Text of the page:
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Help! LCD Trouble

I have a two year old Sony Vaio VGN-a190 laptop with the 17 inch xbrite lcd screen. Yesterday the screen would not come on. I can seen the faintest hint of the screens and the computer functions normally. After doing the normal troubleshooting I paid Sony $20 bucks to troubleshoot. After about 10 minutes they told me that it sounds like the backlight went bad. I can send it in and have it repaired for $768 plus shipping. Do you think it's worth it? Any other ideas b/c I'm not 100% convinced it's the backlight.

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It sounds like the backlight is dead. It's a shame because the bulb inside is worth maybe 1$.

If you want a chance to save some serious money, look for display refurbishment, resale, recycling and repair sites. Call them up and tell them you need a backlight replaced and see what they say.

First, back up absolutely everything on your HDD. Mirror it if you can onto an external drive.

If you're feeling brave, break out a set of jeweler's screwdrivers and start disassembling your notebook's display lid. Screws are usually hid under rubber stops, stickers and other things. There will be internal latches holding the notebook lid together made of plastic that also need to be teased apart. Once you get inside, there will be a LCD module connected by either a ribbon cable or bundle running through the hinge which carries the data to the screen. The backlight bulb is usually along the bottom edge of the display and is connected by a much simpler 2-wire cable carrying the relatively high voltage necessary to make plasma in a flourescent bulb.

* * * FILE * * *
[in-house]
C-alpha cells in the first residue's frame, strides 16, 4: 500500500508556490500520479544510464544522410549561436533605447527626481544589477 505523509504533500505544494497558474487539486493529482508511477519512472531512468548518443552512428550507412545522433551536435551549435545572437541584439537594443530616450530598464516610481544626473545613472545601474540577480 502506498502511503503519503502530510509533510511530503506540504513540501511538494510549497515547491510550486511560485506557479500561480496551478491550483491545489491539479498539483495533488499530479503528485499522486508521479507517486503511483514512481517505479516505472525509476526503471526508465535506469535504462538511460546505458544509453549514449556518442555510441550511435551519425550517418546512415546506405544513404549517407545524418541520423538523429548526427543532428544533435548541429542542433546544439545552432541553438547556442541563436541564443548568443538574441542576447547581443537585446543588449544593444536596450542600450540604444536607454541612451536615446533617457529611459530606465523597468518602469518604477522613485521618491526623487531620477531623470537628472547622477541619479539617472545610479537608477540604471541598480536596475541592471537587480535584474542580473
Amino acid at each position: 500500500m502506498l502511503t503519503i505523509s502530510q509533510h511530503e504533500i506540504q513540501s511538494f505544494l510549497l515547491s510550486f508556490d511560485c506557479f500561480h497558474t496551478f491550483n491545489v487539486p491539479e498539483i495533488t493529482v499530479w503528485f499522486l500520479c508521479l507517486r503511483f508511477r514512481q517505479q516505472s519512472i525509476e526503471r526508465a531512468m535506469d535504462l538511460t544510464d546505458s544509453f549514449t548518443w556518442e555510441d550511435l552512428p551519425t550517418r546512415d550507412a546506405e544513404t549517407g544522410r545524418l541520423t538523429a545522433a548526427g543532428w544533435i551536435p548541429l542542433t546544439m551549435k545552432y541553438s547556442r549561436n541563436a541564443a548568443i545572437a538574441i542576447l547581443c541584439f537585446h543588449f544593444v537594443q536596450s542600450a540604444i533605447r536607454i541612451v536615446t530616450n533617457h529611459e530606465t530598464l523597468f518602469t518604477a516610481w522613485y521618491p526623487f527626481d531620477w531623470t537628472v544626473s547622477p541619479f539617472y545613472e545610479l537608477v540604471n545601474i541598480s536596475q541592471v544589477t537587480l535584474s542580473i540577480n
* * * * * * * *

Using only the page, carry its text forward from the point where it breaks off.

The backlight's drive circuitry may be either in the notebook lid by the LCD or, in the notebook base. The circuitry transforms the low voltage DC coming from the battery through the motherboard to a high voltage AC. If the circuit's output is hot when the backlight is supposed to be on, it's good and the only thing that can be wrong is the $1 bulb itself.

If you determine the bulb needs replacing, the display is far more delicate than the floppy plastic lid that contains it. You may consider buying a whole new (used) LCD just to get one with a good bulb. Otherwise, replacing just the bulb itself will require a very cool head and steady hand. Don't take apart anything you don't have to when dealing with the LCD. Even microscopic lint, once inside, will be there visible forever.

Don't do anything without having a replacement bulb ready and waiting to swap with the old one. And, good luck scavenging a bulb of exactly the right length.

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(NT) wanna sell that 190
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These are not forsale forums. However if you look this discussion is almost 2 years old and I don't see that you enabled your contact email in your profile.

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